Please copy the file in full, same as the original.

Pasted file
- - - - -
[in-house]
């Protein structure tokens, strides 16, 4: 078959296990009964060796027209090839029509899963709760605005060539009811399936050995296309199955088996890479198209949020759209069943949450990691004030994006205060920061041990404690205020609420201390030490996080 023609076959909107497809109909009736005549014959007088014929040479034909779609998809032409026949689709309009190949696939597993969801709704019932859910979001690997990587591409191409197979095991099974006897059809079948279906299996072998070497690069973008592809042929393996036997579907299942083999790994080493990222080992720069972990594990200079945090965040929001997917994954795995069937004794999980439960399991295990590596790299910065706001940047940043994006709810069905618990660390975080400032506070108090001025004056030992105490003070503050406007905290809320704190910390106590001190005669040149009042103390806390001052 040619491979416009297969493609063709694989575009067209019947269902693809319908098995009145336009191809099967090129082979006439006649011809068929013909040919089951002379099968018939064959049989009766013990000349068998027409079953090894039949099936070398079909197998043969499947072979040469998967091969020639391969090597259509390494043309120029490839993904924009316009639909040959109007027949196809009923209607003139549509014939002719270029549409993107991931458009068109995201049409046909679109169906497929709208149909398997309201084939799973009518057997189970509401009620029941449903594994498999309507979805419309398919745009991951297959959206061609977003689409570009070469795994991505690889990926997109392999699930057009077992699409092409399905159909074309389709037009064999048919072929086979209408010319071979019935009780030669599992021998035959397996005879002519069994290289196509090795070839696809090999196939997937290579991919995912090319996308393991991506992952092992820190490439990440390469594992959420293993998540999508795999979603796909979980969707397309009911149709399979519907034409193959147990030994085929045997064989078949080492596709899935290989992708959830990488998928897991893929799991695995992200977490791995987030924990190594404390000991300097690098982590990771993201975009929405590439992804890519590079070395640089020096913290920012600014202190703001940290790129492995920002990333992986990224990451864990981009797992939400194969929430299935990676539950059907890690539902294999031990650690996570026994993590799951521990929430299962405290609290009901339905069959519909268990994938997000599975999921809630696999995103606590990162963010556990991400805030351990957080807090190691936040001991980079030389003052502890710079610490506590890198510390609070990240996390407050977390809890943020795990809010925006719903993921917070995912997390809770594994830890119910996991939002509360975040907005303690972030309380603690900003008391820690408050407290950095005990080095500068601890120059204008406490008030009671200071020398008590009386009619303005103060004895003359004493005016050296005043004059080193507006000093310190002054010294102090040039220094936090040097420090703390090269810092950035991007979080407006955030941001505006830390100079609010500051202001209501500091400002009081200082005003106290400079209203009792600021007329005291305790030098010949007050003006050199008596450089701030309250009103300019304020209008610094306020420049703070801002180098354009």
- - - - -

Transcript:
[in-house]
């Protein structure tokens, strides 16, 4: 078959296990009964060796027209090839029509899963709760605005060539009811399936050995296309199955088996890479198209949020759209069943949450990691004030994006205060920061041990404690205020609420201390030490996080 023609076959909107497809109909009736005549014959007088014929040479034909779609998809032409026949689709309009190949696939597993969801709704019932859910979001690997990587591409191409197979095991099974006897059809079948279906299996072998070497690069973008592809042929393996036997579907299942083999790994080493990222080992720069972990594990200079945090965040929001997917994954795995069937004794999980439960399991295990590596790299910065706001940047940043994006709810069905618990660390975080400032506070108090001025004056030992105490003070503050406007905290809320704190910390106590001190005669040149009042103390806390001052 040619491979416009297969493609063709694989575009067209019947269902693809319908098995009145336009191809099967090129082979006439006649011809068929013909040919089951002379099968018939064959049989009766013990000349068998027409079953090894039949099936070398079909197998043969499947072979040469998967091969020639391969090597259509390494043309120029490839993904924009316009639909040959109007027949196809009923209607003139549509014939002719270029549409993107991931458009068109995201049409046909679109169906497929709208149909398997309201084939799973009518057997189970509401009620029941449903594994498999309507979805419309398919745009991951297959959206061609977003689409570009070469795994991505690889990926997109392999699930057009077992699409092409399905159909074309389709037009064999048919072929086979209408010319071979019935009780030669599992021998035959397996005879002519069994290289196509090795070839696809090999196939997937290579991919995912090319996308393991991506992952092992820190490439990440390469594992959420293993998540999508795999979603796909979980969707397309009911149709399979519907034409193959147990030994085929045997064989078949080492596709899935290989992708959830990488998928897991893929799991695995992200977490791995987030924990190594404390000991300097690098982590990771993201975009929405590439992804890519590079070395640089020096913290920012600014202190703001940290790129492995920002990333992986990224990451864990981009797992939400194969929430299935990676539950059907890690539902294999031990650690996570026994993590799951521990929430299962405290609290009901339905069959519909268990994938997000599975999921809630696999995103606590990162963010556990991400805030351990957080807090190691936040001991980079030389003052502890710079610490506590890198510390609070990240996390407050977390809890943020795990809010925006719903993921917070995912997390809770594994830890119910996991939002509360975040907005303690972030309380603690900003008391820690408050407290950095005990080095500068601890120059204008406490008030009671200071020398008590009386009619303005103060004895003359004493005016050296005043004059080193507006000093310190002054010294102090040039220094936090040097420090703390090269810092950035991007979080407006955030941001505006830390100079609010500051202001209501500091400002009081200082005003106290400079209203009792600021007329005291305790030098010949007050003006050199008596450089701030309250009103300019304020209008610094306020420049703070801002180098354009």